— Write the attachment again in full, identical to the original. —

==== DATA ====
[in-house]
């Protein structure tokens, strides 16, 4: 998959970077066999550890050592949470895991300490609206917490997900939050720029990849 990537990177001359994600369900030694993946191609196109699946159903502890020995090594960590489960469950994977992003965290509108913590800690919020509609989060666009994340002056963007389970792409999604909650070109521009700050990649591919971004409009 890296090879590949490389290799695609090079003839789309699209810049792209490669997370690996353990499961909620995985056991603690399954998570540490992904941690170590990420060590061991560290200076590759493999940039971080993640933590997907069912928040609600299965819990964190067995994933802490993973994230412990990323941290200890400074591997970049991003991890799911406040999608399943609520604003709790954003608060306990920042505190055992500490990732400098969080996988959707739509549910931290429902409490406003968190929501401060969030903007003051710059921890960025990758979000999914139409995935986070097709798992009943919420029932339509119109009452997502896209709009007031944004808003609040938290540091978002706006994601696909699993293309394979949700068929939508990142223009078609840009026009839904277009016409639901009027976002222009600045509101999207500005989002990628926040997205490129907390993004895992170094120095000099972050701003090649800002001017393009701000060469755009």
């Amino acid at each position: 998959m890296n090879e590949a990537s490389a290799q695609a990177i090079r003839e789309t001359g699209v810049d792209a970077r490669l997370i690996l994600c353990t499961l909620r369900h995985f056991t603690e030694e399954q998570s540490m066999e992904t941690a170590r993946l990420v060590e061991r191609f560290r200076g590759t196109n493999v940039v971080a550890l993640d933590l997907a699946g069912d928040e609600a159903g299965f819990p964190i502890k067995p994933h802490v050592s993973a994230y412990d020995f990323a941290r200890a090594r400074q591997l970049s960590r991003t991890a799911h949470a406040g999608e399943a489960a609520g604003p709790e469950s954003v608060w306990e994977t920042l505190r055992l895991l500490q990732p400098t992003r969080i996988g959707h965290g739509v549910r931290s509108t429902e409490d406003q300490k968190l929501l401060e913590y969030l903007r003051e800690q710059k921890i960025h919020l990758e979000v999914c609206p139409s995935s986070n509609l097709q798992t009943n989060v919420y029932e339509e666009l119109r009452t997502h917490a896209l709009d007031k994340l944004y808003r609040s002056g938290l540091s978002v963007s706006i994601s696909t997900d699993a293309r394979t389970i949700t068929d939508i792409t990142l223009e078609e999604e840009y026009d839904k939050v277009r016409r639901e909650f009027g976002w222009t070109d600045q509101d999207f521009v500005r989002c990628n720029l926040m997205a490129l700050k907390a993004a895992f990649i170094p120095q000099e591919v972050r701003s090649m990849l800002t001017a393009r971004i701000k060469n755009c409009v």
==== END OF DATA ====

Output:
[in-house]
């Protein structure tokens, strides 16, 4: 998959970077066999550890050592949470895991300490609206917490997900939050720029990849 990537990177001359994600369900030694993946191609196109699946159903502890020995090594960590489960469950994977992003965290509108913590800690919020509609989060666009994340002056963007389970792409999604909650070109521009700050990649591919971004409009 890296090879590949490389290799695609090079003839789309699209810049792209490669997370690996353990499961909620995985056991603690399954998570540490992904941690170590990420060590061991560290200076590759493999940039971080993640933590997907069912928040609600299965819990964190067995994933802490993973994230412990990323941290200890400074591997970049991003991890799911406040999608399943609520604003709790954003608060306990920042505190055992500490990732400098969080996988959707739509549910931290429902409490406003968190929501401060969030903007003051710059921890960025990758979000999914139409995935986070097709798992009943919420029932339509119109009452997502896209709009007031944004808003609040938290540091978002706006994601696909699993293309394979949700068929939508990142223009078609840009026009839904277009016409639901009027976002222009600045509101999207500005989002990628926040997205490129907390993004895992170094120095000099972050701003090649800002001017393009701000060469755009």
């Amino acid at each position: 998959m890296n090879e590949a990537s490389a290799q695609a990177i090079r003839e789309t001359g699209v810049d792209a970077r490669l997370i690996l994600c353990t499961l909620r369900h995985f056991t603690e030694e399954q998570s540490m066999e992904t941690a170590r993946l990420v060590e061991r191609f560290r200076g590759t196109n493999v940039v971080a550890l993640d933590l997907a699946g069912d928040e609600a159903g299965f819990p964190i502890k067995p994933h802490v050592s993973a994230y412990d020995f990323a941290r200890a090594r400074q591997l970049s960590r991003t991890a799911h949470a406040g999608e399943a489960a609520g604003p709790e469950s954003v608060w306990e994977t920042l505190r055992l895991l500490q990732p400098t992003r969080i996988g959707h965290g739509v549910r931290s509108t429902e409490d406003q300490k968190l929501l401060e913590y969030l903007r003051e800690q710059k921890i960025h919020l990758e979000v999914c609206p139409s995935s986070n509609l097709q798992t009943n989060v919420y029932e339509e666009l119109r009452t997502h917490a896209l709009d007031k994340l944004y808003r609040s002056g938290l540091s978002v963007s706006i994601s696909t997900d699993a293309r394979t389970i949700t068929d939508i792409t990142l223009e078609e999604e840009y026009d839904k939050v277009r016409r639901e909650f009027g976002w222009t070109d600045q509101d999207f521009v500005r989002c990628n720029l926040m997205a490129l700050k907390a993004a895992f990649i170094p120095q000099e591919v972050r701003s090649m990849l800002t001017a393009r971004i701000k060469n755009c409009v």